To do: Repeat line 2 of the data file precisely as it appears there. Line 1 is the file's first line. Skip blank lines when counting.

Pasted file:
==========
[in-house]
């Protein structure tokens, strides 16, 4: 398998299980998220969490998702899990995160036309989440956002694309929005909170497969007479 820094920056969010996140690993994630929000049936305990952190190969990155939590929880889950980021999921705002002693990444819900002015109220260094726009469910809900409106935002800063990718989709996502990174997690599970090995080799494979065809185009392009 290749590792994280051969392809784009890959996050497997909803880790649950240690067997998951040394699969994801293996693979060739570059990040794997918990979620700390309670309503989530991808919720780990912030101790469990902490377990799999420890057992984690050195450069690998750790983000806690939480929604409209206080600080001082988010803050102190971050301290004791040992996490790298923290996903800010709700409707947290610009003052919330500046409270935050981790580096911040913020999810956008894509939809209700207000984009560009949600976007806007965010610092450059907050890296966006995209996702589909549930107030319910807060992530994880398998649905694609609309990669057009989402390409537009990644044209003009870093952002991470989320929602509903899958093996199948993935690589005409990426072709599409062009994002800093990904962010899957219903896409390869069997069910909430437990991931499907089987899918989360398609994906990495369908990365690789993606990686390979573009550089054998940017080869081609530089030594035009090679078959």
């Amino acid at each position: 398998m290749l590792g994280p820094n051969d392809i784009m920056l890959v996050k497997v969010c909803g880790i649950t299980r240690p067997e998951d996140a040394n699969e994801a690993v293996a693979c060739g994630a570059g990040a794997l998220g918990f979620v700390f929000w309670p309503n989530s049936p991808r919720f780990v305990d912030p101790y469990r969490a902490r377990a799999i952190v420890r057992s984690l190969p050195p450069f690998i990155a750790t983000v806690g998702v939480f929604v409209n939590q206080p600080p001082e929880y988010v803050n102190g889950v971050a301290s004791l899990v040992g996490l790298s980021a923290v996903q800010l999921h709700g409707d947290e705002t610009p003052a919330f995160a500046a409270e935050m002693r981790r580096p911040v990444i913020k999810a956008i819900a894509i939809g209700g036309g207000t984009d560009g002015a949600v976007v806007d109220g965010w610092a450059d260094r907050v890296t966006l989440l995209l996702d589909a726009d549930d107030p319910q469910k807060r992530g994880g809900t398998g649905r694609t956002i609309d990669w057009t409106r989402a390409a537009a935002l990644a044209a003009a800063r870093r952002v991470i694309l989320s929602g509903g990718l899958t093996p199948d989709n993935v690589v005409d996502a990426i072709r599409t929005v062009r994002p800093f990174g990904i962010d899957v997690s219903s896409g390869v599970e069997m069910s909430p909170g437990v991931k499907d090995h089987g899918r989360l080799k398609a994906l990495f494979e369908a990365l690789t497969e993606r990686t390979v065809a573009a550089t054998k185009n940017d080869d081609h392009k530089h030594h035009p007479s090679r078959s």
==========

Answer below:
């Protein structure tokens, strides 16, 4: 398998299980998220969490998702899990995160036309989440956002694309929005909170497969007479 820094920056969010996140690993994630929000049936305990952190190969990155939590929880889950980021999921705002002693990444819900002015109220260094726009469910809900409106935002800063990718989709996502990174997690599970090995080799494979065809185009392009 290749590792994280051969392809784009890959996050497997909803880790649950240690067997998951040394699969994801293996693979060739570059990040794997918990979620700390309670309503989530991808919720780990912030101790469990902490377990799999420890057992984690050195450069690998750790983000806690939480929604409209206080600080001082988010803050102190971050301290004791040992996490790298923290996903800010709700409707947290610009003052919330500046409270935050981790580096911040913020999810956008894509939809209700207000984009560009949600976007806007965010610092450059907050890296966006995209996702589909549930107030319910807060992530994880398998649905694609609309990669057009989402390409537009990644044209003009870093952002991470989320929602509903899958093996199948993935690589005409990426072709599409062009994002800093990904962010899957219903896409390869069997069910909430437990991931499907089987899918989360398609994906990495369908990365690789993606990686390979573009550089054998940017080869081609530089030594035009090679078959």